The Collections

The documents of The Women's History Archives are mostly open to the public to view.

The Women's History Archives preserves over 230 private collections. Most of them are open and without any access restrictions. An overview of the contents of most of them can be viewed on this website, see below. Our collection is also being logged into the national database of private archives in Iceland einkaskjalasafn.is.

You can request documents in advance by telephone and email, or ask directly at the office of The Women's History Archives. Once the documents have been requested they can be accessed at the desk of the Icelandic National Collection, located on the first floor of National Library Main Building (Þjóðarbókhlaða). Documents can only be used in the reading room of the Icelandic National Collection. Their opening hours are advertised here.

Guests must be careful around the documents. Pens are not allowed in the reading room and it is strictly forbidden to change the original documents or mark them in any way, which includes adding post-it notes and stickers. The documents should not be rearranged from their original order in the box. When guests need to look at more than one box of documents, only one of them should be open at a time, to prevent confusion. If an archive is open to the public, it‘s usually possible to photograph the documents without flash, but please ask permission first.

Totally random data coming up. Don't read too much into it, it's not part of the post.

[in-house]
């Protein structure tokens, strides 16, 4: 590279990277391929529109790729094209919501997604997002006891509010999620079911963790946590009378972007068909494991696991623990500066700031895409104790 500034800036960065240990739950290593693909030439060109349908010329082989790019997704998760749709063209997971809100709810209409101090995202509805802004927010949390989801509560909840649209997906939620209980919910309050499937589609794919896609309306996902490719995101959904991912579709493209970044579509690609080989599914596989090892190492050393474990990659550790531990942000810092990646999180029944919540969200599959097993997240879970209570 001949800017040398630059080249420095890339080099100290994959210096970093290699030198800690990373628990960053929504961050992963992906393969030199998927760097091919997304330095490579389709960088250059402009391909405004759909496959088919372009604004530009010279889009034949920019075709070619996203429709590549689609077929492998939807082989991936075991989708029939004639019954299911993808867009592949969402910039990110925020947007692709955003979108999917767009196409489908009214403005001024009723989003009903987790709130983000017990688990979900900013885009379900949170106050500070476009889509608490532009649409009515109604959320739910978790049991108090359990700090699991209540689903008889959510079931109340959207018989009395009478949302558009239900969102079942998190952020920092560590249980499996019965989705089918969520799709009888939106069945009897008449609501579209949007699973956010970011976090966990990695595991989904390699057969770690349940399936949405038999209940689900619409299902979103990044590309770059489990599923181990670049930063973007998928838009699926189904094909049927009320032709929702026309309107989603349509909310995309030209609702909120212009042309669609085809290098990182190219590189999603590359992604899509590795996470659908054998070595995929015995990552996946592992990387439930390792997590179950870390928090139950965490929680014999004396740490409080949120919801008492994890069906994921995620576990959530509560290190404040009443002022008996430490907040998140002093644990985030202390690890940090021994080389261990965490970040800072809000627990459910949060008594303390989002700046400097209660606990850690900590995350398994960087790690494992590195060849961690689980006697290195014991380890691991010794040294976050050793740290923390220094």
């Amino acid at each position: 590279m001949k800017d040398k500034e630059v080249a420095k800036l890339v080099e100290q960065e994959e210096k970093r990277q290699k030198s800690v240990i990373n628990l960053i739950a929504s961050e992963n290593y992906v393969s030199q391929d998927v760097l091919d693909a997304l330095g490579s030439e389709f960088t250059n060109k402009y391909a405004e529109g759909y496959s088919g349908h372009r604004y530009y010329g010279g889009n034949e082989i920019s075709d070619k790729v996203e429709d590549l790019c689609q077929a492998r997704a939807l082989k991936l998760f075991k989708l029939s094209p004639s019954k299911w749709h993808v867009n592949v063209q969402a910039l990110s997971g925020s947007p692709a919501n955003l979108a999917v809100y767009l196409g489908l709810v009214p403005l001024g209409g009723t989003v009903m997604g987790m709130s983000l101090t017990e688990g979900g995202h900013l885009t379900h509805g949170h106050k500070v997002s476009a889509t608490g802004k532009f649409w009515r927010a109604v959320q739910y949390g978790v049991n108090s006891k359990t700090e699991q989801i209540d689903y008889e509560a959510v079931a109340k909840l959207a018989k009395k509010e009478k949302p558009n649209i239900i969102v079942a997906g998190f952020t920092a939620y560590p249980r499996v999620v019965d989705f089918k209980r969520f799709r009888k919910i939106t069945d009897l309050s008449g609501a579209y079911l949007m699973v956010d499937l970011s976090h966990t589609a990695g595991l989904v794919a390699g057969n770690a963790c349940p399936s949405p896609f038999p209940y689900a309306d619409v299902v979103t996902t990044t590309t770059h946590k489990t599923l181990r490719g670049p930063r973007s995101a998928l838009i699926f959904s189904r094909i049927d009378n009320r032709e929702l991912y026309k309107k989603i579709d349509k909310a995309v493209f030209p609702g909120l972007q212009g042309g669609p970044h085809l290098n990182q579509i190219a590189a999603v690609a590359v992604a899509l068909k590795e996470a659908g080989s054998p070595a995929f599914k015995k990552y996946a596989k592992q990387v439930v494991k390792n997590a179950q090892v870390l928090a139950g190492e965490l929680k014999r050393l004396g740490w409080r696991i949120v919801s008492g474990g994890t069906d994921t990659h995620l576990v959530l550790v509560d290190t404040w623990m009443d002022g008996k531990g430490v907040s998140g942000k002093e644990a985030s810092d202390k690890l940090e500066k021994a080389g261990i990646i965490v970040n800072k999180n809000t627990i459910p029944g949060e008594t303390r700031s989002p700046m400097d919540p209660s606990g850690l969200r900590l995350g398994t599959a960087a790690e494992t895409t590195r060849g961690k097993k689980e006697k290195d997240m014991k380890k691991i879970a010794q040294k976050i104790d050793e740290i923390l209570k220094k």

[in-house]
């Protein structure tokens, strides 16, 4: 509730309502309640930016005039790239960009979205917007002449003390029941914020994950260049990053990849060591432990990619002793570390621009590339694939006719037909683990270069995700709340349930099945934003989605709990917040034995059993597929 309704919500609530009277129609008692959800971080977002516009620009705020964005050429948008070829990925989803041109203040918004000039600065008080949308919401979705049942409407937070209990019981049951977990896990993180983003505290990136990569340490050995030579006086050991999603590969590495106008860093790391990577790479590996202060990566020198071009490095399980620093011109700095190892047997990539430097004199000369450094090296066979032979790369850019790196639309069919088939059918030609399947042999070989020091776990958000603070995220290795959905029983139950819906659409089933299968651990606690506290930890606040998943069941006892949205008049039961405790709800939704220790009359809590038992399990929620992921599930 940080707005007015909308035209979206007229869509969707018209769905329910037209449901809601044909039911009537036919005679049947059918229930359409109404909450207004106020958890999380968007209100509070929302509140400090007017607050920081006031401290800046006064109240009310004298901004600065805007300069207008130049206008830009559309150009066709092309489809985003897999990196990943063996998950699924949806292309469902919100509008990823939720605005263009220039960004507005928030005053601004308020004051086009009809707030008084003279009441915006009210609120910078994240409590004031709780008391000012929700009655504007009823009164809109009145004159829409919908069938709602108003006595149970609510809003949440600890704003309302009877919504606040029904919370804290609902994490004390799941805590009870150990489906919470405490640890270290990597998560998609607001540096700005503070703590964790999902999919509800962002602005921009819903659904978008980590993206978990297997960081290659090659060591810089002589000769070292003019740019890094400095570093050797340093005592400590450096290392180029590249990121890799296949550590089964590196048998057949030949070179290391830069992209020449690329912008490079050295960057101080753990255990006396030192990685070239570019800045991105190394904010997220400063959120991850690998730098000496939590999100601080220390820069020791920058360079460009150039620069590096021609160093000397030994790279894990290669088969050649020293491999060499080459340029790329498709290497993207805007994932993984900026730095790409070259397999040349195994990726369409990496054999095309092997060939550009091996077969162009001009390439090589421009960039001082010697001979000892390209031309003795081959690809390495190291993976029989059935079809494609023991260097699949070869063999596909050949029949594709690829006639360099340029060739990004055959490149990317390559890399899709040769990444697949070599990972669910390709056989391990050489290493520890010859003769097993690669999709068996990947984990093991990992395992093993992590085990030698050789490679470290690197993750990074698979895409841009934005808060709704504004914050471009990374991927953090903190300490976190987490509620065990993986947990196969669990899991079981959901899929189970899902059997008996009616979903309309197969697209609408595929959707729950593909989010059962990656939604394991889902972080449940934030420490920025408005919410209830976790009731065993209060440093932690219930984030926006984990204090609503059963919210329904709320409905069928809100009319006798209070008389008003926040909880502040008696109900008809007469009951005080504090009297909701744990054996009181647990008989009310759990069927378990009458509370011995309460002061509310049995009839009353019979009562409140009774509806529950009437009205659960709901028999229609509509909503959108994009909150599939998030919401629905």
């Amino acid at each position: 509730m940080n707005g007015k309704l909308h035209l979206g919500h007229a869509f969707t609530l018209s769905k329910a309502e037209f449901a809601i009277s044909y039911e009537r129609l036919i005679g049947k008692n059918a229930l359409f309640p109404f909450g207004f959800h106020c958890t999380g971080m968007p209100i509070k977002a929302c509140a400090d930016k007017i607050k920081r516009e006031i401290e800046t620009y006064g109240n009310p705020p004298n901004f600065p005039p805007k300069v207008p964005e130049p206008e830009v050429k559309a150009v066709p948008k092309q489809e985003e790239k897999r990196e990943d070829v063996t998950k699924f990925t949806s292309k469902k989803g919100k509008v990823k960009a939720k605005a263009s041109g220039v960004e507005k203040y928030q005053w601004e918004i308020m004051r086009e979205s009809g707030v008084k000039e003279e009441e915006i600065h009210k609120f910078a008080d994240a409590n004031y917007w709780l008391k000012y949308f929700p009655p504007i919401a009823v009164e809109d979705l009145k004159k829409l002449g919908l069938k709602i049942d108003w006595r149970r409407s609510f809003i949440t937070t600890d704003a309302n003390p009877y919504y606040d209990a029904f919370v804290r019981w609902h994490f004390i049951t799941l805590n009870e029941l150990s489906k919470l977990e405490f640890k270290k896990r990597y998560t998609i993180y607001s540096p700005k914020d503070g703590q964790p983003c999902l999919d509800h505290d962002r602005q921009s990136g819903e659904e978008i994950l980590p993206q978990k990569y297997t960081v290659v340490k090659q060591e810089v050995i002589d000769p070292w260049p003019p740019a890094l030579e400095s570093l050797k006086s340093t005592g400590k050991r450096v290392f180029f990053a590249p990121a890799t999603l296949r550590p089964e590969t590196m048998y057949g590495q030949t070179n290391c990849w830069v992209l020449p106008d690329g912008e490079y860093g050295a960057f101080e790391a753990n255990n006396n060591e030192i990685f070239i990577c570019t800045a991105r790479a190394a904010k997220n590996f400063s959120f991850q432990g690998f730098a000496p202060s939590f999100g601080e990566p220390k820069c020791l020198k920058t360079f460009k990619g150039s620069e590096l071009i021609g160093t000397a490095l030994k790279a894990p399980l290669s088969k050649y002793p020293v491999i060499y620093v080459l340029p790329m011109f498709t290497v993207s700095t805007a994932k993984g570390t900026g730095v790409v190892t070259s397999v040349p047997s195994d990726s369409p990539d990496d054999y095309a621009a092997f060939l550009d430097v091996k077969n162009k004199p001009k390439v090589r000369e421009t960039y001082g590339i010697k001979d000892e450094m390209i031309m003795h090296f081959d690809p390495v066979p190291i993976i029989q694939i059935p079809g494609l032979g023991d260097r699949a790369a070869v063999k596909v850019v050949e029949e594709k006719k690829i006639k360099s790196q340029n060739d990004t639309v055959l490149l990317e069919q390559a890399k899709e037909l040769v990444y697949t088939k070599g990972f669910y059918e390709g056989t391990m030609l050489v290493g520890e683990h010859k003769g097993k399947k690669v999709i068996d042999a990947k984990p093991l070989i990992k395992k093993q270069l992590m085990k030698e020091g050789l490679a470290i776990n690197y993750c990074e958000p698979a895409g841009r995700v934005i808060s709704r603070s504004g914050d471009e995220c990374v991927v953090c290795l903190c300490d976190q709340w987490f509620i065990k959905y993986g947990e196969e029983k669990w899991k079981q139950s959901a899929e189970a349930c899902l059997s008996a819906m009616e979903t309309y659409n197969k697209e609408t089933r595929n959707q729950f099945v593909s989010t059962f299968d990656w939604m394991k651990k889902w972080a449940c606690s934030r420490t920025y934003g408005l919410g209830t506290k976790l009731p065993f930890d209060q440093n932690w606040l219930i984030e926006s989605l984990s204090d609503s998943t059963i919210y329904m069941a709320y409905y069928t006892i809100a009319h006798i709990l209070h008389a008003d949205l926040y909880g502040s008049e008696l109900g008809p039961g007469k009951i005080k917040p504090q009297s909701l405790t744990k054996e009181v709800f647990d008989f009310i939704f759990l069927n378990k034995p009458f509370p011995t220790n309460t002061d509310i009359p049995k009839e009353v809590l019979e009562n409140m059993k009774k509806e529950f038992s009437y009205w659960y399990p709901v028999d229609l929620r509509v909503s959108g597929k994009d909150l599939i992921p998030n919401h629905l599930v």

Sample of private collections from private associations and groups kept at the Women's History Archives:

  • Hvítabandið: a women‘s association founded in 1895 and aimed to promote equality and humanitarian affairs. It is still active today.
  • Kvenréttindafélag Íslands: the Icelandic Women‘s Rights Association, founded in 1907 and worked for political equality between men and women, as well as demanding equal access to education, political appointments and the workplace. It is still active today.
  • Kvenfélagasamband Íslands: a women’s association with 154 member groups founded, in 1930. It is still active today.
  • Mæðrafélagið: an association for mothers rights, founded in 1936 and active until 1983.
  • Menningar- og friðarsamtök íslenskra kvenna: a peace organization founded in 1951 and is a part of the Women's International Democratic Federation. It is still active today.
  • Rauðsokkahreyfingin: the Red Stockings Group was a radical woman’s liberation movement founded in 1970 and active until 1982.
  • Kvennafrídagsnefndin: the Women’s Day Off Committee, founded in 1975. Their collection was one of the first donated to the Women’s History Archives.
  • Kvennalistinn: the Women’s List, a political party founded in Iceland in 1983 and active until 1999. It is the largest collection at the Archives. Many of its members have donated their private collection at the Archives as well.